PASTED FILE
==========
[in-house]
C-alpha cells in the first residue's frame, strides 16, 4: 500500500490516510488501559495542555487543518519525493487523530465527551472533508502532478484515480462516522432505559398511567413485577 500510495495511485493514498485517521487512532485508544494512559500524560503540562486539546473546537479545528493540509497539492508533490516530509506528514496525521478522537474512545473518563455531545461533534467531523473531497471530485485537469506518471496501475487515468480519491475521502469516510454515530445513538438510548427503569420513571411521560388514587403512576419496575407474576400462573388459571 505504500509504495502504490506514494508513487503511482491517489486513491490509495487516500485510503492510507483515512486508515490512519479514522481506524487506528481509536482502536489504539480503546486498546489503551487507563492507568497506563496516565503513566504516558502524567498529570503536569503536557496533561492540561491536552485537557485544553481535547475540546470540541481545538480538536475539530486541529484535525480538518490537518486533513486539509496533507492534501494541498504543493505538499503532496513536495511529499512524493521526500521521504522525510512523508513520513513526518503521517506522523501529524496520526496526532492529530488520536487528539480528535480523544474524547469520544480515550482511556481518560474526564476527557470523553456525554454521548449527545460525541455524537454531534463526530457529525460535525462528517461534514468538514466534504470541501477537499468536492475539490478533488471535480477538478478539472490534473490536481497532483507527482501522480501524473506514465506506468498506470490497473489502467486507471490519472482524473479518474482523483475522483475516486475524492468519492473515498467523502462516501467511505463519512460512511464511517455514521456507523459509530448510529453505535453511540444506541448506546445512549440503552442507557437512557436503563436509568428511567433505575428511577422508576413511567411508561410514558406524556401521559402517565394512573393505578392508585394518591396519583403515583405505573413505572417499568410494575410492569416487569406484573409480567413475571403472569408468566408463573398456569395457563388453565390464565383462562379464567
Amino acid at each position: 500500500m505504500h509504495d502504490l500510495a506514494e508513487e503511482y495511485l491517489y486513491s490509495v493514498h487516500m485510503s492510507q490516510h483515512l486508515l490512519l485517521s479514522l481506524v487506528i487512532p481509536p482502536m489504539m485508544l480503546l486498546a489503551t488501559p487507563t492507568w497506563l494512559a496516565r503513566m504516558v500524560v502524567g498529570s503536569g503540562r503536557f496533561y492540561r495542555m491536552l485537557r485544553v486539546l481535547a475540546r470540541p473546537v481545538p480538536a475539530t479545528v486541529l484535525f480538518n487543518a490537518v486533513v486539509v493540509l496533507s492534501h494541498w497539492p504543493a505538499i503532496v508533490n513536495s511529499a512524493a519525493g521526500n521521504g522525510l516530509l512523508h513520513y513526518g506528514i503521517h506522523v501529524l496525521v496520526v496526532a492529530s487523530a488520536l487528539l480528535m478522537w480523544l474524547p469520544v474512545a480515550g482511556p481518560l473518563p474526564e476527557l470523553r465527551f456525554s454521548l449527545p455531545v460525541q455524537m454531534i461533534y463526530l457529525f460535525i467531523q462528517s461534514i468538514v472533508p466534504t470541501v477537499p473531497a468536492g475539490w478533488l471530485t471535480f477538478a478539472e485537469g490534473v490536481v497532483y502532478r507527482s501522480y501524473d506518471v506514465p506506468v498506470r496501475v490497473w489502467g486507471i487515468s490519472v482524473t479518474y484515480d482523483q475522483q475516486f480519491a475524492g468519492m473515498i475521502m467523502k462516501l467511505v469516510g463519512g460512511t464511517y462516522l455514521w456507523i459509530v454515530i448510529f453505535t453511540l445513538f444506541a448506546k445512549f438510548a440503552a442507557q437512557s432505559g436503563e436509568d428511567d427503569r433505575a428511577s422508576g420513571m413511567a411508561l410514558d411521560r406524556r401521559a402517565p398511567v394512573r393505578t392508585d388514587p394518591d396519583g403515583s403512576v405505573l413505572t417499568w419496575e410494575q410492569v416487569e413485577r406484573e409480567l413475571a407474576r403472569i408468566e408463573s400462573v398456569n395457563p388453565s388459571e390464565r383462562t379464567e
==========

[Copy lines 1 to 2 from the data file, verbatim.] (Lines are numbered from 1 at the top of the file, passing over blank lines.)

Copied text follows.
[in-house]
C-alpha cells in the first residue's frame, strides 16, 4: 500500500490516510488501559495542555487543518519525493487523530465527551472533508502532478484515480462516522432505559398511567413485577 500510495495511485493514498485517521487512532485508544494512559500524560503540562486539546473546537479545528493540509497539492508533490516530509506528514496525521478522537474512545473518563455531545461533534467531523473531497471530485485537469506518471496501475487515468480519491475521502469516510454515530445513538438510548427503569420513571411521560388514587403512576419496575407474576400462573388459571 505504500509504495502504490506514494508513487503511482491517489486513491490509495487516500485510503492510507483515512486508515490512519479514522481506524487506528481509536482502536489504539480503546486498546489503551487507563492507568497506563496516565503513566504516558502524567498529570503536569503536557496533561492540561491536552485537557485544553481535547475540546470540541481545538480538536475539530486541529484535525480538518490537518486533513486539509496533507492534501494541498504543493505538499503532496513536495511529499512524493521526500521521504522525510512523508513520513513526518503521517506522523501529524496520526496526532492529530488520536487528539480528535480523544474524547469520544480515550482511556481518560474526564476527557470523553456525554454521548449527545460525541455524537454531534463526530457529525460535525462528517461534514468538514466534504470541501477537499468536492475539490478533488471535480477538478478539472490534473490536481497532483507527482501522480501524473506514465506506468498506470490497473489502467486507471490519472482524473479518474482523483475522483475516486475524492468519492473515498467523502462516501467511505463519512460512511464511517455514521456507523459509530448510529453505535453511540444506541448506546445512549440503552442507557437512557436503563436509568428511567433505575428511577422508576413511567411508561410514558406524556401521559402517565394512573393505578392508585394518591396519583403515583405505573413505572417499568410494575410492569416487569406484573409480567413475571403472569408468566408463573398456569395457563388453565390464565383462562379464567